What Does it Mean? When Can I Expect to Hear from the SSA?
During the long wait between the initial denial and hearing, the SSA will periodically send out letters requesting updated medical and work information. The information requested is duplicative and providing this information multiple times can be frustrating. Moreover, the SSA will not do anything with the information you submit – in fact, no one reviews the information.
Below, we have detailed the purpose of the letters and expected timeframe. Viner Disability Law carefully tracks all data points of the disability process and therefore can estimate the expected times between the letters, and ultimately the hearing. Thankfully, there is a strong trend of decreasing SSDI / SSI wait times!
- Acknowledgment of Request for Hearing
The acknowledgment of your hearing request will arrive about thirty (30) days after the filing of the request for hearing. The letter will acknowledge that an appeal has been filed and will request certain information. Specially, the letter will request where you have received medical care, current medications, and any work activity recently performed. I refer to the three letters as the ‘trifecta’ because they almost always are sent together. Frustratingly, you have literally just provided this information to the SSA when you filed the request for hearing.
The acknowledgment of request for hearing will also explain how the SSA occasionally uses video telecommunications technology (VTC) to conduct hearings. The letter will explain how this might speed up your hearing if you do not object to having your judge appear via video. This is misleading. There is no appreciable difference in the wait time between an in-person hearing and a hearing conducted via VTC. Moreover, the SSA only utilizes video conference hearings when the claimant lives in a remote location.
I recommend objecting to the video hearing by checking the box, signing, and mailing to the address specified in the acknowledgement letter. There are advantages of an in-person hearing where the judge can clearly see you and gain a better understanding of your daily life.
- Proposed Exhibits Are Ready to Review
Almost a year later, the SSA will mail out a letter stating that proposed exhibits are ready to review and requesting the trifecta of personal information again (recent medical care, medications, work activity). The letter is primarily to let the attorney know that the case documents have been exhibited and the hearing will be scheduled soon. Below is the average time between a request for hearing application and the ‘proposed exhibits’ letter in 2016, 2017 and 2018.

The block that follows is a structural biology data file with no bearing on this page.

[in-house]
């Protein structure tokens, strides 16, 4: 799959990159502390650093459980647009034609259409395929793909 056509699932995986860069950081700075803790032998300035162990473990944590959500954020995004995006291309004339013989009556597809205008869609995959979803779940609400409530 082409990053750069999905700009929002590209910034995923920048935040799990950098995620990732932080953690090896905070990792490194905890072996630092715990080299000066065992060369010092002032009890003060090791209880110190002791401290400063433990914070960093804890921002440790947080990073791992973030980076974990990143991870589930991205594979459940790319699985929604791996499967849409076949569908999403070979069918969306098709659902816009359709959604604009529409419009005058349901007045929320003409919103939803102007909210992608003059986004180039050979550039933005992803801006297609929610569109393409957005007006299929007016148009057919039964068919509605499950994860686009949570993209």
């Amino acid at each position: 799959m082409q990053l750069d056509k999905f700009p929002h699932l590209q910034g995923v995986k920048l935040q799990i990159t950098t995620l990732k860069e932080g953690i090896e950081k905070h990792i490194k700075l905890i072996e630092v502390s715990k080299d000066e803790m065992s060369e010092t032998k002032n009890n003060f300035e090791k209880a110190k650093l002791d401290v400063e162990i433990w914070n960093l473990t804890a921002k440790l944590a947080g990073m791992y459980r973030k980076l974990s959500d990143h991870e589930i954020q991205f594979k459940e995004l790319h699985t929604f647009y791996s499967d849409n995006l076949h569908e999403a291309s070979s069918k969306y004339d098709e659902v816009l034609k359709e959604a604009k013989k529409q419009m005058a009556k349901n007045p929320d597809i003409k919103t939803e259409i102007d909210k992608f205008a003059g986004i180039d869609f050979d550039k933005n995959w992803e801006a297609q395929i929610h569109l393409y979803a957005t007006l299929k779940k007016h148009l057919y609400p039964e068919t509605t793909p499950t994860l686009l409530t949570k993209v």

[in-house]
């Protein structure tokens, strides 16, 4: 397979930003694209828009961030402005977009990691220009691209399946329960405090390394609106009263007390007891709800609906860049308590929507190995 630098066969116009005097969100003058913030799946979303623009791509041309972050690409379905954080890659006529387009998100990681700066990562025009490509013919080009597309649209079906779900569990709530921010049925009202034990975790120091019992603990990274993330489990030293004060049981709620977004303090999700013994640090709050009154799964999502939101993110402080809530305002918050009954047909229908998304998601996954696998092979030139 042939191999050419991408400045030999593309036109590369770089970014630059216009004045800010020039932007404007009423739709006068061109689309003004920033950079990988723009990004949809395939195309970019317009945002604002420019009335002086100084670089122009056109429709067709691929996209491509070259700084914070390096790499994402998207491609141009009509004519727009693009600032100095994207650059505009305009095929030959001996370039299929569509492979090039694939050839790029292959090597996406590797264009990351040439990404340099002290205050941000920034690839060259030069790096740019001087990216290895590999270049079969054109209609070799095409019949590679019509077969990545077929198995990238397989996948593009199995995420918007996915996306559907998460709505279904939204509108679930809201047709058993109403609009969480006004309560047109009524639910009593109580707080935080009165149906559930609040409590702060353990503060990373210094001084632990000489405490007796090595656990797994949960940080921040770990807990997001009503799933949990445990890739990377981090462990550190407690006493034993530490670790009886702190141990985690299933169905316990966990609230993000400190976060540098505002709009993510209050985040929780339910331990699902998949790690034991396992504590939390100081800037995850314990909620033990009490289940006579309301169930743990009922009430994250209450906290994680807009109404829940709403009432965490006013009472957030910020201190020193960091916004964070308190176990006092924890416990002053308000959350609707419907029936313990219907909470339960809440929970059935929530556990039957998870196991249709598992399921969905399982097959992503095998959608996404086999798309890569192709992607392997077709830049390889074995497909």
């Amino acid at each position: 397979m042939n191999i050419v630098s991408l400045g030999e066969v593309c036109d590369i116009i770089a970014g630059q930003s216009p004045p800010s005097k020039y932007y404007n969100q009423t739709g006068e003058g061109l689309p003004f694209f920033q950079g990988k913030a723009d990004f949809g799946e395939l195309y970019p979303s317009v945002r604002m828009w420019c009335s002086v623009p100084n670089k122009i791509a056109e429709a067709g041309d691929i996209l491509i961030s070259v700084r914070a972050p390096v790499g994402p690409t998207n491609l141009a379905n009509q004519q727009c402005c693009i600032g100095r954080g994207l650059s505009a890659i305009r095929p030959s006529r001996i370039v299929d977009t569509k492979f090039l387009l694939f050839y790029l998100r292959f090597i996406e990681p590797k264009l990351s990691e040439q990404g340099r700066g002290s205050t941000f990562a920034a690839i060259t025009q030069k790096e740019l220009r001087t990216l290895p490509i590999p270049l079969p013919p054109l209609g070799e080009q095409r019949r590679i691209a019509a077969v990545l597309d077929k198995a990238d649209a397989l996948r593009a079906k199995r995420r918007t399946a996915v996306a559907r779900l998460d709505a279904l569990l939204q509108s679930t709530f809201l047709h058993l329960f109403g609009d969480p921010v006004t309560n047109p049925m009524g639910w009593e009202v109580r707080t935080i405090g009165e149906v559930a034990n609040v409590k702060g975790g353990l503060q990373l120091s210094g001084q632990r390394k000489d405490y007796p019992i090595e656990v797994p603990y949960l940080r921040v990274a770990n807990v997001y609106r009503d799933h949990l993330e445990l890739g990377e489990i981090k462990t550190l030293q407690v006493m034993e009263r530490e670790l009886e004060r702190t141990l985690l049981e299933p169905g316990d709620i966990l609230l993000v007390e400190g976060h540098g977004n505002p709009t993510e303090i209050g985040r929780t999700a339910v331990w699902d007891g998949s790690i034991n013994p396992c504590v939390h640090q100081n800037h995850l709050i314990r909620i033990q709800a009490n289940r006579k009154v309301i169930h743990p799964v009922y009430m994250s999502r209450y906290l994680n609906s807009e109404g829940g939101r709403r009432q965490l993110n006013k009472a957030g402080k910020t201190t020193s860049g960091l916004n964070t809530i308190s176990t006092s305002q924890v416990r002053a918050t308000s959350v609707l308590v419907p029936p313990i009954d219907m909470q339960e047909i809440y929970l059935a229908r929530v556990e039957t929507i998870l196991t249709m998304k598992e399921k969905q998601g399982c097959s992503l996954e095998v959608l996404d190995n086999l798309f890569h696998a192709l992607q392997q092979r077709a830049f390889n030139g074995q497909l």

- For request for hearings (appeals) filed in 2016, the average time for the ‘proposed exhibits’ letter to arrive was 306.2 days from the date of the appeal.
- For request for hearings filed in 2017, the average time for the ‘proposed exhibits’ letter to arrive was 248.9 days.
- For request for hearings filed in 2018, the average time for the ‘proposed exhibits’ letter to arrive was 183.75 days.
Thankfully, the hearing will be scheduled soon after the proposed exhibit letter arrives.
- Hearing Scheduled
Finally, after more than a year, the SSA will schedule the hearing and mail the ‘hearing scheduled’ letter detailing the hearing date, time and location. Once again, SSA will request the trifecta of personal information. SSA will request you acknowledge the hearing by checking the box, signing and mailing to the address specified in the letter.
The time between the proposed exhibits letter and the hearing scheduled letter is decreasing.
- In 2017, the average time between the proposed exhibits letter and hearing scheduled was 123.11 days.
- In 2018, the average time between the proposed exhibits letter and hearing scheduled was 49.06 days.
As you can see, there has been an almost 2.5 month decrease in the wait times in 2018. Hopefully this trend will continue.
If you have questions about the SSA disability process please call the attorneys at Viner Disability Law. Call now – (720) 515-9012 or email firstname.lastname@example.org